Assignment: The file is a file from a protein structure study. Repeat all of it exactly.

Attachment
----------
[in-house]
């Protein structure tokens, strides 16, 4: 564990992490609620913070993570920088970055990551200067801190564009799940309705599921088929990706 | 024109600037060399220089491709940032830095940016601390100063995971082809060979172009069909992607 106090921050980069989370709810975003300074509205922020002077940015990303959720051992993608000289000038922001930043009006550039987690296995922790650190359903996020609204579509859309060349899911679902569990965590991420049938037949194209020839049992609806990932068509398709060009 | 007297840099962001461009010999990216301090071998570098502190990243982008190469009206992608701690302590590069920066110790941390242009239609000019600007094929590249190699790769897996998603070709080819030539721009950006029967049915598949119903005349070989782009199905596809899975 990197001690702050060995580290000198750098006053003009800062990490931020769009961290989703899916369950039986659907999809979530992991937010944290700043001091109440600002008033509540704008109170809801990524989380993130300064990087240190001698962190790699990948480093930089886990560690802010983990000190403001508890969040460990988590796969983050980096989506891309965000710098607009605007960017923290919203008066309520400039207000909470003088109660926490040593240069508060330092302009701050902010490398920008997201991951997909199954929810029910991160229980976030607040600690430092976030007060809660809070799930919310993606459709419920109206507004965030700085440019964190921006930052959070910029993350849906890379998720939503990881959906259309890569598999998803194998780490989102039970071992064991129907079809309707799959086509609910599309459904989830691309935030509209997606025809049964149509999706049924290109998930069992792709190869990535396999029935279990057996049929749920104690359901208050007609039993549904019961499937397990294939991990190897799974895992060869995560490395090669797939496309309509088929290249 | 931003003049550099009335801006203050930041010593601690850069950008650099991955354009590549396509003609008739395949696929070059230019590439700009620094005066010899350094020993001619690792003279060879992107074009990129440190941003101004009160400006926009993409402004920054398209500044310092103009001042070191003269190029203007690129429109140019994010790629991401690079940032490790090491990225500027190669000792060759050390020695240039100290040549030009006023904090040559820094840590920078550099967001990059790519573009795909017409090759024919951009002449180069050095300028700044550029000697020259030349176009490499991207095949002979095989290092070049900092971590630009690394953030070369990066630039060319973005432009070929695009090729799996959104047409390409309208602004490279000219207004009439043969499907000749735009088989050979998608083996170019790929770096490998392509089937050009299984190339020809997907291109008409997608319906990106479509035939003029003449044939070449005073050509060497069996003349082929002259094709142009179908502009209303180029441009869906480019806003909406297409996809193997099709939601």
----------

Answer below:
[in-house]
């Protein structure tokens, strides 16, 4: 564990992490609620913070993570920088970055990551200067801190564009799940309705599921088929990706 | 024109600037060399220089491709940032830095940016601390100063995971082809060979172009069909992607 106090921050980069989370709810975003300074509205922020002077940015990303959720051992993608000289000038922001930043009006550039987690296995922790650190359903996020609204579509859309060349899911679902569990965590991420049938037949194209020839049992609806990932068509398709060009 | 007297840099962001461009010999990216301090071998570098502190990243982008190469009206992608701690302590590069920066110790941390242009239609000019600007094929590249190699790769897996998603070709080819030539721009950006029967049915598949119903005349070989782009199905596809899975 990197001690702050060995580290000198750098006053003009800062990490931020769009961290989703899916369950039986659907999809979530992991937010944290700043001091109440600002008033509540704008109170809801990524989380993130300064990087240190001698962190790699990948480093930089886990560690802010983990000190403001508890969040460990988590796969983050980096989506891309965000710098607009605007960017923290919203008066309520400039207000909470003088109660926490040593240069508060330092302009701050902010490398920008997201991951997909199954929810029910991160229980976030607040600690430092976030007060809660809070799930919310993606459709419920109206507004965030700085440019964190921006930052959070910029993350849906890379998720939503990881959906259309890569598999998803194998780490989102039970071992064991129907079809309707799959086509609910599309459904989830691309935030509209997606025809049964149509999706049924290109998930069992792709190869990535396999029935279990057996049929749920104690359901208050007609039993549904019961499937397990294939991990190897799974895992060869995560490395090669797939496309309509088929290249 | 931003003049550099009335801006203050930041010593601690850069950008650099991955354009590549396509003609008739395949696929070059230019590439700009620094005066010899350094020993001619690792003279060879992107074009990129440190941003101004009160400006926009993409402004920054398209500044310092103009001042070191003269190029203007690129429109140019994010790629991401690079940032490790090491990225500027190669000792060759050390020695240039100290040549030009006023904090040559820094840590920078550099967001990059790519573009795909017409090759024919951009002449180069050095300028700044550029000697020259030349176009490499991207095949002979095989290092070049900092971590630009690394953030070369990066630039060319973005432009070929695009090729799996959104047409390409309208602004490279000219207004009439043969499907000749735009088989050979998608083996170019790929770096490998392509089937050009299984190339020809997907291109008409997608319906990106479509035939003029003449044939070449005073050509060497069996003349082929002259094709142009179908502009209303180029441009869906480019806003909406297409996809193997099709939601």